Let's put some spunk back into Cal State Fullerton's English department's old webpage.
We'll hone our skills with handling negative space by stripping away parts of a homepage to create a cleaner, less cluttered feel.
To start this section, download the materials. In the folder
exercise, you'll find the
index.html page that we will be working with.
We'll practice our skills with handling negative space by stripping away parts of the homepage to create a cleaner, less cluttered feel. Remember, negative space might be empty, but it's not meaningless: it helps define structure and call out important parts of a page.
There are two ways you can do this: open
index.html in your Chrome browser, and then hit
View > Developer > Developer Tools . From here, you can directly delete parts of the website and edit the CSS. This is easy and quick, but won't let you save your edits—so don't hit reload! Alternatively, you can edit the CSS directly in the css files under the
If you edit the CSS, you can try
display:none (the page acts as if the element doesn't exist), or
visibility:hidden (the page acts as if the element is still there, but invisible).
If you completed the first exercise quickly and have time so spare we have some additional ideas for redesigning.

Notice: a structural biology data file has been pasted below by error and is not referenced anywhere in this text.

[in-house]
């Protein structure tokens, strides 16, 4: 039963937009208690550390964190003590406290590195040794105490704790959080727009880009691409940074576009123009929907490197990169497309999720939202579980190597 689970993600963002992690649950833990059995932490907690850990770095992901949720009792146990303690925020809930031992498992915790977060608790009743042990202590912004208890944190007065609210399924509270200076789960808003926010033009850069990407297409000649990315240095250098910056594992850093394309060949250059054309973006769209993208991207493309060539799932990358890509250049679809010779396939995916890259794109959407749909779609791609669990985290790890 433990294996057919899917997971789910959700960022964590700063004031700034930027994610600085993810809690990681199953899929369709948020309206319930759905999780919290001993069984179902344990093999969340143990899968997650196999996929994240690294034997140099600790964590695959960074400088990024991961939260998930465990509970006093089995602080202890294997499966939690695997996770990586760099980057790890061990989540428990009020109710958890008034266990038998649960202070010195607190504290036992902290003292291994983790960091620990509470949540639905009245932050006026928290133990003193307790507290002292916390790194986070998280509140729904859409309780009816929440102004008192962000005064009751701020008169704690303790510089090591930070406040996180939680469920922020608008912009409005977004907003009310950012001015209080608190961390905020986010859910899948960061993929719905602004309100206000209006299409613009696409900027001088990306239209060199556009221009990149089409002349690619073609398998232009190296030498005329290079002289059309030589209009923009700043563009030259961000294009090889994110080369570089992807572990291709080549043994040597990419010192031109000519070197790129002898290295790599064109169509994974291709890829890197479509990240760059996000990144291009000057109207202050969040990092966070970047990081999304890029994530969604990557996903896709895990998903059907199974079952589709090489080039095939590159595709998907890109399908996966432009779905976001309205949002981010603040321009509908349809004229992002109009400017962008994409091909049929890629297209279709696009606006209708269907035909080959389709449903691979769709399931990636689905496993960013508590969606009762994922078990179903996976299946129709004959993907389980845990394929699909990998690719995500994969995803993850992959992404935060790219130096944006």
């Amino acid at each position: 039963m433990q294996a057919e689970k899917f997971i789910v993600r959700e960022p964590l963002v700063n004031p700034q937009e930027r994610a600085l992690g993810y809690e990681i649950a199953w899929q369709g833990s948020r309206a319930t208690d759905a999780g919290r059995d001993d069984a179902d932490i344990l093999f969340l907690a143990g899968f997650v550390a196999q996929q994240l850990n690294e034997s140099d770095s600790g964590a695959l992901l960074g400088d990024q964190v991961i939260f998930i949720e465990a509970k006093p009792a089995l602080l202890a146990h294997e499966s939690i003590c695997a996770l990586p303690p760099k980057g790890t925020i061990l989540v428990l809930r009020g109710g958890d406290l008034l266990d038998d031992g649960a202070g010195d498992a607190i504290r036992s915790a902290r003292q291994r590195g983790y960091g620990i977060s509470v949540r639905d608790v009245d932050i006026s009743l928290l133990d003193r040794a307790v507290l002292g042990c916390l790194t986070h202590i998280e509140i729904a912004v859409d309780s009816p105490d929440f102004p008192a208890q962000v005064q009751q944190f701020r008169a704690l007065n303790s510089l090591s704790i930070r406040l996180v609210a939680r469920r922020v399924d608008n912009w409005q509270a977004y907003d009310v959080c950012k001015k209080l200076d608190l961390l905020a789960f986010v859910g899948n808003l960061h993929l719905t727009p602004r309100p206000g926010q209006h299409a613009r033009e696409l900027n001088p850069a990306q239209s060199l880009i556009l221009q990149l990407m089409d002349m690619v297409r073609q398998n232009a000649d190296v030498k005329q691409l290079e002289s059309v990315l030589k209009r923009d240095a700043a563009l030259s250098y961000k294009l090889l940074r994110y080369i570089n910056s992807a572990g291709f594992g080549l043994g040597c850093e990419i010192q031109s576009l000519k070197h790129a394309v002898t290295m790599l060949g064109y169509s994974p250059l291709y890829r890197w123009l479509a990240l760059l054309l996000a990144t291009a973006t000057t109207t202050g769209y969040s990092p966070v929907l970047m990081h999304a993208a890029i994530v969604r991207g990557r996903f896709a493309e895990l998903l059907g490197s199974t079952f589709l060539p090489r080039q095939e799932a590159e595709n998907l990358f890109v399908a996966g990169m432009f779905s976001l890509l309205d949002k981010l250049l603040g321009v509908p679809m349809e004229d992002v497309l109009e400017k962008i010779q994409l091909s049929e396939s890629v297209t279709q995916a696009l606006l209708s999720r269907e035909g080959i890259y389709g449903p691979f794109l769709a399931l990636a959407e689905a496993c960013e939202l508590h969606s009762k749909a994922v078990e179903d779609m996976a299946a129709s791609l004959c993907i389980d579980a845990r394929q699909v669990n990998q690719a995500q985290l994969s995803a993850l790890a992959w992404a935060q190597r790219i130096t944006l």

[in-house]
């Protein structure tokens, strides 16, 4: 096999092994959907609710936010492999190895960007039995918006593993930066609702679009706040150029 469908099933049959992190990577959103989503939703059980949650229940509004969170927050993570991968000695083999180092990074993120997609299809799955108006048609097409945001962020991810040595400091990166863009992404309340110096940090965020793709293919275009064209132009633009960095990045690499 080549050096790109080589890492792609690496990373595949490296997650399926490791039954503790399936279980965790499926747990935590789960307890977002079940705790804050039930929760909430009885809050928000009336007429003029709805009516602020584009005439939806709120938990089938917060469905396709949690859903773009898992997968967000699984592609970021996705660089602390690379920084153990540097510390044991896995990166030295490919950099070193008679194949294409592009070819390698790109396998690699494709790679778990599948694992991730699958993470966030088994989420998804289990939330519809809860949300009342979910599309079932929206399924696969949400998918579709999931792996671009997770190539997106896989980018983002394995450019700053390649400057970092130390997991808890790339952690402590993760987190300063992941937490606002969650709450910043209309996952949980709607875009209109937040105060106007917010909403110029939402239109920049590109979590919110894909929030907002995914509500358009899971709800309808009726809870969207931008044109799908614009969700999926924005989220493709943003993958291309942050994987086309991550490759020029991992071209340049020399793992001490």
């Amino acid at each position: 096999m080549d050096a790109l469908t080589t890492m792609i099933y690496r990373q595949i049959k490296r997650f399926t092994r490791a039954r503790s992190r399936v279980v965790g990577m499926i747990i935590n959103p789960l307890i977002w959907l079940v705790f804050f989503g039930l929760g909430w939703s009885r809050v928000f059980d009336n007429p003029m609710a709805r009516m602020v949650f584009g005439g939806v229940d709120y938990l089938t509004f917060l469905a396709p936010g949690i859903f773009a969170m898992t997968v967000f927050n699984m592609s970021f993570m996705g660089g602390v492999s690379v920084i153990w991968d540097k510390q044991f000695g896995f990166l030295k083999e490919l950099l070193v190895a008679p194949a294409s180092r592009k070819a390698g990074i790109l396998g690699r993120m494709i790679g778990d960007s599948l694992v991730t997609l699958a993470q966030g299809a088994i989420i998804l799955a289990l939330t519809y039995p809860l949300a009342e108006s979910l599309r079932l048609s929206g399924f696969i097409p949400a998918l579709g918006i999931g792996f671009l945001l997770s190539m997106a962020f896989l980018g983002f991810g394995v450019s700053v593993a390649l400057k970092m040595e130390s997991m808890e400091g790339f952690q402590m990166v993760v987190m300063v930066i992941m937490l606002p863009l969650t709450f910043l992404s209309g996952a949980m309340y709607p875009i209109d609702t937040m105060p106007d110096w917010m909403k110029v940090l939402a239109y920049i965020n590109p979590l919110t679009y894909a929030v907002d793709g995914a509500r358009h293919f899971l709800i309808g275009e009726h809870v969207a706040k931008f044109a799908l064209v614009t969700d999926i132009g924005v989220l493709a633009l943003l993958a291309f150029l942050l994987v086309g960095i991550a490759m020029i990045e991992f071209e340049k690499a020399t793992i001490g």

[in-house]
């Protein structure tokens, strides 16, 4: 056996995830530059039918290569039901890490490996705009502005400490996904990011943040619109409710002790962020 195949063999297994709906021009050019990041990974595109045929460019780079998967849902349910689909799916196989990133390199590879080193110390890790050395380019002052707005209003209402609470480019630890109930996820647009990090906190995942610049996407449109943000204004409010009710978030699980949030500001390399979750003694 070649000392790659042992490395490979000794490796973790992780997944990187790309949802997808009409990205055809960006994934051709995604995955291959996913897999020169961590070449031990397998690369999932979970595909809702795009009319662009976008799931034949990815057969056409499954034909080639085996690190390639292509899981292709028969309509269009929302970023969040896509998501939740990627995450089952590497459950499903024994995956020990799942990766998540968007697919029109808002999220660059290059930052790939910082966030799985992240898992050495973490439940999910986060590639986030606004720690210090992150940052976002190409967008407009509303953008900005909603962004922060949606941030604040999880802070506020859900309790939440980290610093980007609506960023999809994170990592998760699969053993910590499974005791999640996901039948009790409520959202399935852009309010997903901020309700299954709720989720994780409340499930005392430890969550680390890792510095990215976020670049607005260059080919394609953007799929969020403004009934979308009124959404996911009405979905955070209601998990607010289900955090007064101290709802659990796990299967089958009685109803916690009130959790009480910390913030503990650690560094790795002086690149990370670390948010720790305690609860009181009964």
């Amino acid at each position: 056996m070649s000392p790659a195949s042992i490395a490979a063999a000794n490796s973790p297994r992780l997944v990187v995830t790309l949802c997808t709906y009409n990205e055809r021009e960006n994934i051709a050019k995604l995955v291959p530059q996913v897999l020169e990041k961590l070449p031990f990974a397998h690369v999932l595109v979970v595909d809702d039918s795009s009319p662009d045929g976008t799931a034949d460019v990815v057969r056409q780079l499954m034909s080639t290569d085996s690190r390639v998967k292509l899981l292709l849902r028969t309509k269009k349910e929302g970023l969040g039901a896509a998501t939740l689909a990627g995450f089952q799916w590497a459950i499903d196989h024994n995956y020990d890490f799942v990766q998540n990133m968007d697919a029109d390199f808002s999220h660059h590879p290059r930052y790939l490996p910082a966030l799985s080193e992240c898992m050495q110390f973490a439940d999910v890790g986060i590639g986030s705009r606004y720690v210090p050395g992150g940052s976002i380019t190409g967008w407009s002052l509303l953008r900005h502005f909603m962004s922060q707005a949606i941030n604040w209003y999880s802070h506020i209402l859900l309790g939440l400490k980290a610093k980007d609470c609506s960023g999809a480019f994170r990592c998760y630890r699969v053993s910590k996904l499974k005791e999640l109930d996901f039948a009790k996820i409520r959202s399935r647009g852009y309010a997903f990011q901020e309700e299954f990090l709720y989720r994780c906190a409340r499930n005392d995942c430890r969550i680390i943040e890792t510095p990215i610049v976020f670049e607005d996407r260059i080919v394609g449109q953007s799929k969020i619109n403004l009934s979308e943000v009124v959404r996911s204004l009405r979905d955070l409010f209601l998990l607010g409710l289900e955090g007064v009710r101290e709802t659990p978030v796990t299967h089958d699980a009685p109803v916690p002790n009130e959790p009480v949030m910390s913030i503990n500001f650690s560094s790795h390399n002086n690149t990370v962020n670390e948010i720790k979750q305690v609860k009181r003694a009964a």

(The example below uses visuals from academic websites, books, posters, author pages, etc. and was created using Keynote.)
Now we will redesign the CSF English Department page in terms of the color choices. You might have noticed some wonky colors in the
You'll be changing these colors to convey the concept you defined in your moodboard and create a strong aesthetic. As before, you can edit colors through the Developer Tools in your Chrome browser, or edit the CSS of
A helpful resource is Adobe Color, which helps you find colors that go well together.
Now we'll practice editing typefaces. Make a copy of this mockup of the content of the CSF website (File > Make a Copy).
Then, in your copy, edit the typefaces and styling to achieve something a little more aesthetically pleasing and readable.
You have full access to the Google Fonts catalog in Google Drive. At the bottom of the dropdown for selecting a font, you'll see a "More Fonts" button, which takes you to this catalog. You can also play around with the fonts directly on the Google Fonts website.
All exercises adapted from Ishita Prasad's materials for CS247 Fall 2015-16.